Story of the Warrior and the Captive Maiden
Is “going native” a choice or a necessity? Are contrasting stories essentially two sides of the same story? This is only three pages long, and the story starts halfway through.
This has echoes of The Captive and The Ethnographer (reviewed in Dreamtigers).
A Biography of Tadeo Isidoro Cruz
“Any life… actually consists of a single moment - the moment when a man knows forever more who he is.”
There is lots of historical background in the translator’s notes and the conclusion echoes that of The Theologians (view spoiler)[”He realized that the other man was himself” (hide spoiler)].
Emma Zunz 6*
A woman (at last), with clear inspiration from Kafka although Borges says in the afterword that the plot was given to him by a woman (without indicating whether it’s meant to be fact or fiction). It’s a compelling, twisted, and tragic story of bereavement and obsessive revenge, leading to thoughts of justice and truth.
Like the tree falling in the deserted forest, if the condemned man doesn’t know or understand what he’s guilty of, does it matter – is the sentence valid? See Kafka’s The Penal Colony for another approach to the same question. There’s a similar idea in Borges’ “The Secret Miracle”, which is in Artifices
Then what? An unbelievable story may convince everyone if the substance is true. Her “shame was real, her hatred was real… all that was false were the circumstances, the time, and one or two proper names.”
Plot summary:(view spoiler)[Emma blames her employer for disgracing her father, leading him to commit suicide. She is young, virginal, with “an almost pathological fear of men”, which makes her plan especially painful for her. She picks up a man (“He was an instrument for Emma as she was for him – but she was used for pleasure, while he was used for revenge”), then goes to her boss, shoots him, and claims it was self-defence because he’d just raped her. She tells him why she’s doing it, but probably too late for him to hear and understand. Her story is believed, and the fact of revenge absolves her guilt. (hide spoiler)]
The House of Asterion 6*
The son of a queen lives a strange and solitary life in an empty house “like no other”, with many doors and corridors.
The oddness and sadness only increase when Asterion confides, “A certain generous impatience has prevented me from learning to read”.
He runs “joyously” to greet rare visitors, in part because he can “free them from evil”. Then you realise how, why - and who. (view spoiler)[Asterion is the Minotaur. (hide spoiler)] There are (at least) two sides to every story.
The Other Death
Does each choice or change create a new path through time?
Grim but dull memories of a bloody civil war followed by interesting diversions into truth versus memory and the omnipotence of god, encapsulated in the question of whether a hero and a coward with the same name are two people, or two facets of one.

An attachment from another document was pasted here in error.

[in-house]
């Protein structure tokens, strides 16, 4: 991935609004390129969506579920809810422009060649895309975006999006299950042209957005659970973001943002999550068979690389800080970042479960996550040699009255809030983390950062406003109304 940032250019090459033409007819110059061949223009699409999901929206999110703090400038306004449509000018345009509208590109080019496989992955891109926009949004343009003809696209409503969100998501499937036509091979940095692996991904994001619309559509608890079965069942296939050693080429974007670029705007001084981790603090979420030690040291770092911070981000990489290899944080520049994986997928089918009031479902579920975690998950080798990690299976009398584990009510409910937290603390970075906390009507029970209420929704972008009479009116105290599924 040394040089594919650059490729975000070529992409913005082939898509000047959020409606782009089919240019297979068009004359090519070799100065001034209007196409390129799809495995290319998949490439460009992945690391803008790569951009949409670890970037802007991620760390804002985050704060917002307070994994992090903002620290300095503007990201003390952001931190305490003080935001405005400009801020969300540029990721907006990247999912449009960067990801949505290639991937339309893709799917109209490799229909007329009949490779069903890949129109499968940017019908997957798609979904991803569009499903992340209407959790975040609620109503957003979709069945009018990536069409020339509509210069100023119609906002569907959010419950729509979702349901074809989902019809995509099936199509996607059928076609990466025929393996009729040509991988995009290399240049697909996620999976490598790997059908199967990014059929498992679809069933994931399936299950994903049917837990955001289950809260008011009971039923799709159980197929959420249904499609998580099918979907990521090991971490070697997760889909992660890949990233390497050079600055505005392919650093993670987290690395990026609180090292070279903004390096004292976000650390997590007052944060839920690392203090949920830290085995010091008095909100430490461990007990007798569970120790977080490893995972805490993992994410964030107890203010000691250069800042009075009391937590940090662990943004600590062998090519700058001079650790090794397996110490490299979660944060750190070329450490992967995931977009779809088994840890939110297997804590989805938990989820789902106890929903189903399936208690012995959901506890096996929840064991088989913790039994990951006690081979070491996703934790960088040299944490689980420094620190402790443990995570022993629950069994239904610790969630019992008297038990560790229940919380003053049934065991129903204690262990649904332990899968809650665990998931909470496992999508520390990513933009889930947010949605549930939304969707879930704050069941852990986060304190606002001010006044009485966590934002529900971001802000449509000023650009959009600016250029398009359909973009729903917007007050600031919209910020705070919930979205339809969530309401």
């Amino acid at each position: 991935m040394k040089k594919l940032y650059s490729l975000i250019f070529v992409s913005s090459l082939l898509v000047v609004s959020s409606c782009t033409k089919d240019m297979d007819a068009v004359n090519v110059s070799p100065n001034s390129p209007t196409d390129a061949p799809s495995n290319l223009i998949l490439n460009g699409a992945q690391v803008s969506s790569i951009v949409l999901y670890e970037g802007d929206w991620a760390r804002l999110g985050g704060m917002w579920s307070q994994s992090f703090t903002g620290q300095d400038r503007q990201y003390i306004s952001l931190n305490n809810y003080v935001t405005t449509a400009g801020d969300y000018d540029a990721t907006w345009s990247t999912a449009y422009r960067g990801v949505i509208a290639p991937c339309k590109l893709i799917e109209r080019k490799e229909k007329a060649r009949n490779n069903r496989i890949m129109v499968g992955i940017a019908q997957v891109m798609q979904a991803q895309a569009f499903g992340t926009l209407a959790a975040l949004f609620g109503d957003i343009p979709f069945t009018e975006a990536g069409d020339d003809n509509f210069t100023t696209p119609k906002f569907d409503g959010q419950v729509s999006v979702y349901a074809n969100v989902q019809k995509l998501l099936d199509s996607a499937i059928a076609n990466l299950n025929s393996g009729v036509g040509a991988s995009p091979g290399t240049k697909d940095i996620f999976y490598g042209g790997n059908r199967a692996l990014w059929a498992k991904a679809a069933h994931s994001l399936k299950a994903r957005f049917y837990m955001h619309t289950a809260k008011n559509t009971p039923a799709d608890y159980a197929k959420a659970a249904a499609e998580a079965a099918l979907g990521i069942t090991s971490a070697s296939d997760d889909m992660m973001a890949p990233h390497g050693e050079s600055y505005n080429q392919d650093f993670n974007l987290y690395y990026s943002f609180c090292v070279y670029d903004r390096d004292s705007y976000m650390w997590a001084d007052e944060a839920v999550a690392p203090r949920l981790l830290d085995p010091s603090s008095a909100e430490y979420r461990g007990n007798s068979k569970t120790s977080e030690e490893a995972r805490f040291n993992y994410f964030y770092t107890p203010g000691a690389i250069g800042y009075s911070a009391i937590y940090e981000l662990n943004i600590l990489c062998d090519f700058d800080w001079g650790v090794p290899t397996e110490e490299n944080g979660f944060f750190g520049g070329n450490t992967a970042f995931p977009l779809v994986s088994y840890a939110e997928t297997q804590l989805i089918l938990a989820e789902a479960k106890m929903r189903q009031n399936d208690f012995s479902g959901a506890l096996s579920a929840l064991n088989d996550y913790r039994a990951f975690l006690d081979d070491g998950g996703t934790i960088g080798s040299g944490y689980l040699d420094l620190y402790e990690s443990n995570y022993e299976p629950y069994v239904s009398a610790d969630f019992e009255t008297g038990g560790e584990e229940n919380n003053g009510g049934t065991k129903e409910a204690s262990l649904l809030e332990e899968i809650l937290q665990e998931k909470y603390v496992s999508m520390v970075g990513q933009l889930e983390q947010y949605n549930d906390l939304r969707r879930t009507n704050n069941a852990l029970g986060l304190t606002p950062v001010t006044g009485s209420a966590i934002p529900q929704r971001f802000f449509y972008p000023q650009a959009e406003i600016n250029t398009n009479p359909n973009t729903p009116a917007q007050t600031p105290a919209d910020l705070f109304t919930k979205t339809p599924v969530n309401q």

A brave and controversial piece: on the eve of his execution, the subdirector of a Nazi concentration camp sets down his thoughts, so he can be understood (he has “no desire to be pardoned, for I feel no guilt”).
He sees Nazism as “intrinsically moral” in part, because “compassion on the part of the superior man is Zarathustra’s ultimate sin”. That justifies murdering Jews, even a poet he admired: “I destroyed him… to destroy my own compassion”. Chilling.
He engenders no sympathy, but I did, reluctantly, feel the desire to be understood had been partially achieved.
A look at failure and defeat, despite great striving. An Arab physician in Al-Andalus is writing interpretations of Aristotle, but is stumped by the terms “comedy” and “tragedy”.
The Zahir 6*
Head-spinning time. “Idealist doctrine has it that the verbs ‘to live’ and ‘to dream’ are at every point synonymous; for me, thousands upon thousands of appearances will pass into one; a complex dream will pass into a simple one. Others will dream that I am mad, while I dream of the Zahir.
This opens by listing the many meanings of the word, zahir, in different languages and cultures. The one that matters here is an object that can inspire obsession to the extent that the victim loses touch with reality. Perhaps that is why, at the outset, Borges writes “I am still, albeit only partially, Borges”.
All sorts of things have been zahirs in mythology, but this one is an innocent-looking coin that Borges is given in a bar, when drowning his sorrows about a lost, dead love (a woman with an obsession of her own: glamour and perfection). It has the letters N and T scratched on it.
“There is nothing less material than money, since any coin… [is] a panoply of all possible futures”, a symbol of free will, perhaps. Money is abstract… Money is future time.”
After sleepless nights, confusion, consultation with a psychiatrist and scouring books, Borges learns more about zahirs and resolves to rid himself of the coin in another anonymous bar and to write a fantasy about it.
In Deutsches Requiem, a couple of stories earlier, the idea of being driven to madness by being fixated on a single thing (even a map of Hungary) is mentioned, and that idea is extended here. He tells of a magic tiger that was a zahir, and a fakir who painted “an infinite tiger… composed of many tigers in the most dizzying of ways”. In fact, it contained almost everything (like an Aleph – the final story in this collection). “Tennyson said that if we could but understand a single flower we might know who we are and what the world is” because everything has elements of everything else. Another obsession-inducing object is The Book of Sand, in the collection of the same name.
“Perhaps behind the coin is God.”